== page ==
MSFS student Alina Clay (MSFS ’20) first discovered her interest in international affairs in the summer before her senior year of high school. “Up until that point, the only exposure I’d had to IR was learning Spanish at school,” she remembers. In order to expand her educational experience before applying to college, Alina attended a summer program at the Governor’s School for International Studies at the University of Memphis, where she took a series of college-level international relations courses and studied Bengali. She also spent two and a half weeks in China as part of the Chinese Summer Bridge Program.
“That summer was very transformative. I think those two experiences hand-in-hand convinced me wholeheartedly that IR is definitely where I’d be going in the future.” Finding this passion for international affairs would lead Alina to work in countries around the world including Estonia, Latvia, and Peru and would ultimately see her enroll in the MSFS program, where she is a Thomas R Pickering Fellow. As part of her fellowship, Alina will embark on a career in the U.S. Foreign Service when she graduates.
During her undergraduate studies at the University of Tennessee, Knoxville, Alina pursued a degree that was broad and global in scope. As a student in the university’s College Scholars program, she was able to design her own interdisciplinary bachelor’s degree and she majored in Policy, Politics, and Gender, with a focus in Latin America and Eastern Europe.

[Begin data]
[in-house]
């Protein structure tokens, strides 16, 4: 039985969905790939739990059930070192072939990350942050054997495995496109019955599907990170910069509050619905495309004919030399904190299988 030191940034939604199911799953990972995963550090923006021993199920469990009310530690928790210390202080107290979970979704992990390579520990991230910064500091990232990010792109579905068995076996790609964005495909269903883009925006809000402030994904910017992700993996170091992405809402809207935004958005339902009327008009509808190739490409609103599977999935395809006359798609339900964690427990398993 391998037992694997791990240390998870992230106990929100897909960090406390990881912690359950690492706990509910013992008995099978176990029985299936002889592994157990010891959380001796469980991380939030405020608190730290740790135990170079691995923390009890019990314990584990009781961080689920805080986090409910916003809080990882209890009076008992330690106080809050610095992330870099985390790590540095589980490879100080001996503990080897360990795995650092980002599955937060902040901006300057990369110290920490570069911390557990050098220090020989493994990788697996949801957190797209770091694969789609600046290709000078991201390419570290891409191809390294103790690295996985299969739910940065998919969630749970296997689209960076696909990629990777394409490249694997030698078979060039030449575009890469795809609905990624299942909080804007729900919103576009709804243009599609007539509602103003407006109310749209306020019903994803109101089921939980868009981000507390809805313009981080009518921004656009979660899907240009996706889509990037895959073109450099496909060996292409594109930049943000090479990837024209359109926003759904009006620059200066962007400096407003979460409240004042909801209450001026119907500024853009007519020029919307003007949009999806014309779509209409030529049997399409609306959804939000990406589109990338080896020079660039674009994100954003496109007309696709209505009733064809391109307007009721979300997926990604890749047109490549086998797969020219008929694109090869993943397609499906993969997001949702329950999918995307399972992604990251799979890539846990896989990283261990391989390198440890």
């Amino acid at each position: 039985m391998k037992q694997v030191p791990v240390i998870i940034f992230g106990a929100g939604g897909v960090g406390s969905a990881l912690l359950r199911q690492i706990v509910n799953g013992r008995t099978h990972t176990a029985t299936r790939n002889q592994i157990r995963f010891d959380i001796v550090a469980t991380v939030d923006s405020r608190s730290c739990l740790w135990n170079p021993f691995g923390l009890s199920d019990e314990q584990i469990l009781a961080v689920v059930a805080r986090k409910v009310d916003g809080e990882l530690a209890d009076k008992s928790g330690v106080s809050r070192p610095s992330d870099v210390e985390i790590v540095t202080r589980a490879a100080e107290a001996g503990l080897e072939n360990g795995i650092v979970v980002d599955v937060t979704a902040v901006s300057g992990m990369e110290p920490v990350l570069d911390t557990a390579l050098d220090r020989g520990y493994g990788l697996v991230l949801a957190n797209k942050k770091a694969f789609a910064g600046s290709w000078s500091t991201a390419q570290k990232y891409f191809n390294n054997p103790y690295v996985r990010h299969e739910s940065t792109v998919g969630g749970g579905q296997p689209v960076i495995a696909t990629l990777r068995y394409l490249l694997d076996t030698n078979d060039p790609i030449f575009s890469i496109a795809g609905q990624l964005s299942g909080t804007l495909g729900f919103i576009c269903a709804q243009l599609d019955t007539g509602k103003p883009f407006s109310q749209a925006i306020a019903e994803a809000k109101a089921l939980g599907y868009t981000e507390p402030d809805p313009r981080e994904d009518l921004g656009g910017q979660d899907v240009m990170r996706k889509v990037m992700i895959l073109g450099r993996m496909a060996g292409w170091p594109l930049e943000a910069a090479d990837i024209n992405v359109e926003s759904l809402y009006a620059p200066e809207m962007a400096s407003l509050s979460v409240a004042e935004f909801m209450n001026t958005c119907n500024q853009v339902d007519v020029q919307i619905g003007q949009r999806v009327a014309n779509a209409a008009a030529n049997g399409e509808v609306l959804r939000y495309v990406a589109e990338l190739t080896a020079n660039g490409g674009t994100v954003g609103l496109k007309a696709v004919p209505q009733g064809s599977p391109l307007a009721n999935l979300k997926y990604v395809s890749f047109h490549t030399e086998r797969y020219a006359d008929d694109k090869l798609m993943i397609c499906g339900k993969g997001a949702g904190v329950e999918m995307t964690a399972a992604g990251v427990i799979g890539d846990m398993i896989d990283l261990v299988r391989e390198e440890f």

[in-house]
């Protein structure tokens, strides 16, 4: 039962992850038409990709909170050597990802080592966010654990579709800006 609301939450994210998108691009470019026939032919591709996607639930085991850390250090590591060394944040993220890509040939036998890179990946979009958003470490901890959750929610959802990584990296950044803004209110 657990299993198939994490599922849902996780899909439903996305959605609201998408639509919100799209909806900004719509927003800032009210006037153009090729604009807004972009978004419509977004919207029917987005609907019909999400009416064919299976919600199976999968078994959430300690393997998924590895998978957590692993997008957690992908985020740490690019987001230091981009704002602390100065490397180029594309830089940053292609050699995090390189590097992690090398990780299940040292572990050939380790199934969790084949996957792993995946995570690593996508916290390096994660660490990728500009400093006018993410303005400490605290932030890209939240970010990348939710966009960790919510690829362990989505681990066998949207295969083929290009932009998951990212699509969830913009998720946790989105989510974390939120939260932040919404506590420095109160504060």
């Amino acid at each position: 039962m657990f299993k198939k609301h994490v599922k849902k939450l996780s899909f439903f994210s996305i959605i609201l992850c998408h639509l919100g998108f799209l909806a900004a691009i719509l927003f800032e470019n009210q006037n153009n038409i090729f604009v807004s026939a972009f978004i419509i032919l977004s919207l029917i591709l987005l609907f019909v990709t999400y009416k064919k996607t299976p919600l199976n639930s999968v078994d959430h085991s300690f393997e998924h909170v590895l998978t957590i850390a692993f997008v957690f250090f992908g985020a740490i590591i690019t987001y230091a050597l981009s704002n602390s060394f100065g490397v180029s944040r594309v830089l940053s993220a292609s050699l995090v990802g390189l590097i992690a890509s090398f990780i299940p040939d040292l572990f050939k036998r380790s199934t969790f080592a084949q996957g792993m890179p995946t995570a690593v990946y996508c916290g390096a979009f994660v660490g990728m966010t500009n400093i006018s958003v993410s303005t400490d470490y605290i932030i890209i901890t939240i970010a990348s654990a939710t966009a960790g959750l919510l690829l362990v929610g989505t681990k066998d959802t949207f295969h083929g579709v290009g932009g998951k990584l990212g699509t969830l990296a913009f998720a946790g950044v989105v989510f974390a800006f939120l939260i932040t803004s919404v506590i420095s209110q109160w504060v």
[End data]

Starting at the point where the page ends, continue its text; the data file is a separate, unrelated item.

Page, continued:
However, while her undergraduate work explored regions across the world and involved her using her Spanish language proficiency to conduct research in Peru, Alina was always especially interested in Eastern Europe, not least because she has Eastern European heritage. The summer after her first year, Alina took an eight-week Russian language course at Middlebury College. “I think by the time I entered college I understood that I needed to learn Russian to better understand my ancestry, to better understand where it was that I came from. Piecing all of that together was really transformative for me.”
In the midst of her undergraduate studies, Alina took a year out to pursue a Master’s program in E.U.-Russian Studies at the University of Tartu, Estonia which she followed up with a summer working in Latvia. During her time in these countries, she developed a passion for Baltic Studies that endures to this day.
“The Baltic states are so interesting—the resilience that these three countries have shown since the beginning of time! When you look at these countries’ trajectories historically, they’ve always been conquered by foreign powers trying to get more territory, more resources—Sweden, Germany, the Soviets—and it is remarkable that their languages and cultures have sustained themselves.”